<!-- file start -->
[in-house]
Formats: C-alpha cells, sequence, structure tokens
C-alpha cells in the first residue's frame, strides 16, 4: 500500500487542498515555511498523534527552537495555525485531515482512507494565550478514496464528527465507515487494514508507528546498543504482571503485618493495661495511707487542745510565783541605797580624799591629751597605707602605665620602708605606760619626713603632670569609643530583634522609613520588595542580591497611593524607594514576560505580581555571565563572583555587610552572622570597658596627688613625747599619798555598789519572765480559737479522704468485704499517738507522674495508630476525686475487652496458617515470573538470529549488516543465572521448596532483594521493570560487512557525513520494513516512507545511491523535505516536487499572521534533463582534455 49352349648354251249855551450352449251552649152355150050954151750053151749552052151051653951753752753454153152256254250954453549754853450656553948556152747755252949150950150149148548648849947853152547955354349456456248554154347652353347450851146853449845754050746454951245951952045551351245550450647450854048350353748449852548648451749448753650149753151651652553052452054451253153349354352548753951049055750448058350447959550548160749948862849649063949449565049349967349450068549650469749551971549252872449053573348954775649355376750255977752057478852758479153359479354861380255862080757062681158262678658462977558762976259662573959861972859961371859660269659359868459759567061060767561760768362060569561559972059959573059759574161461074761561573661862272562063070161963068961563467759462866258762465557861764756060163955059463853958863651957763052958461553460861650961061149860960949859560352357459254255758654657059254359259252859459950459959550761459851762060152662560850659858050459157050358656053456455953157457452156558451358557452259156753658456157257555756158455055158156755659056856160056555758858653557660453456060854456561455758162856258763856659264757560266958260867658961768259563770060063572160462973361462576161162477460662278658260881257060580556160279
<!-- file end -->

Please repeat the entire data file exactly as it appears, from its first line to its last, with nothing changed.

[in-house]
Formats: C-alpha cells, sequence, structure tokens
C-alpha cells in the first residue's frame, strides 16, 4: 500500500487542498515555511498523534527552537495555525485531515482512507494565550478514496464528527465507515487494514508507528546498543504482571503485618493495661495511707487542745510565783541605797580624799591629751597605707602605665620602708605606760619626713603632670569609643530583634522609613520588595542580591497611593524607594514576560505580581555571565563572583555587610552572622570597658596627688613625747599619798555598789519572765480559737479522704468485704499517738507522674495508630476525686475487652496458617515470573538470529549488516543465572521448596532483594521493570560487512557525513520494513516512507545511491523535505516536487499572521534533463582534455 49352349648354251249855551450352449251552649152355150050954151750053151749552052151051653951753752753454153152256254250954453549754853450656553948556152747755252949150950150149148548648849947853152547955354349456456248554154347652353347450851146853449845754050746454951245951952045551351245550450647450854048350353748449852548648451749448753650149753151651652553052452054451253153349354352548753951049055750448058350447959550548160749948862849649063949449565049349967349450068549650469749551971549252872449053573348954775649355376750255977752057478852758479153359479354861380255862080757062681158262678658462977558762976259662573959861972859961371859660269659359868459759567061060767561760768362060569561559972059959573059759574161461074761561573661862272562063070161963068961563467759462866258762465557861764756060163955059463853958863651957763052958461553460861650961061149860960949859560352357459254255758654657059254359259252859459950459959550761459851762060152662560850659858050459157050358656053456455953157457452156558451358557452259156753658456157257555756158455055158156755659056856160056555758858653557660453456060854456561455758162856258763856659264757560266958260867658961768259563770060063572160462973361462576161162477460662278658260881257060580556160279